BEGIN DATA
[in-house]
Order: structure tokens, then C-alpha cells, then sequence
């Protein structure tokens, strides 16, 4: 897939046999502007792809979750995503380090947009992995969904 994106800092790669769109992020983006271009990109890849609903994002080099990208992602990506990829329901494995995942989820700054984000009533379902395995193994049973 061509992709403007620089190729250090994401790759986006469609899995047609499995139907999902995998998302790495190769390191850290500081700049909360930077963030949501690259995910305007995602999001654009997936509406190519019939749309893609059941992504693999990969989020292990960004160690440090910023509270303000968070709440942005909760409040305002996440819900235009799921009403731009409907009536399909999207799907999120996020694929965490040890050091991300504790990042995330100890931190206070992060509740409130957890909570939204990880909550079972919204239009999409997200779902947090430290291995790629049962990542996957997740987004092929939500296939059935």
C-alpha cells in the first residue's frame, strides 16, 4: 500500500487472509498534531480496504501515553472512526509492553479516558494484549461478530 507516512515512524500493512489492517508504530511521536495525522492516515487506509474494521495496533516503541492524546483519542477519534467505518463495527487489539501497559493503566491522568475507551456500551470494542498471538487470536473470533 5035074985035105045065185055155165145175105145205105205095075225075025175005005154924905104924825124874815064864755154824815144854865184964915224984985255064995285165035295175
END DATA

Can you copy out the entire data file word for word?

[in-house]
Order: structure tokens, then C-alpha cells, then sequence
């Protein structure tokens, strides 16, 4: 897939046999502007792809979750995503380090947009992995969904 994106800092790669769109992020983006271009990109890849609903994002080099990208992602990506990829329901494995995942989820700054984000009533379902395995193994049973 061509992709403007620089190729250090994401790759986006469609899995047609499995139907999902995998998302790495190769390191850290500081700049909360930077963030949501690259995910305007995602999001654009997936509406190519019939749309893609059941992504693999990969989020292990960004160690440090910023509270303000968070709440942005909760409040305002996440819900235009799921009403731009409907009536399909999207799907999120996020694929965490040890050091991300504790990042995330100890931190206070992060509740409130957890909570939204990880909550079972919204239009999409997200779902947090430290291995790629049962990542996957997740987004092929939500296939059935």
C-alpha cells in the first residue's frame, strides 16, 4: 500500500487472509498534531480496504501515553472512526509492553479516558494484549461478530 507516512515512524500493512489492517508504530511521536495525522492516515487506509474494521495496533516503541492524546483519542477519534467505518463495527487489539501497559493503566491522568475507551456500551470494542498471538487470536473470533 5035074985035105045065185055155165145175105145205105205095075225075025175005005154924905104924825124874815064864755154824815144854865184964915224984985255064995285165035295175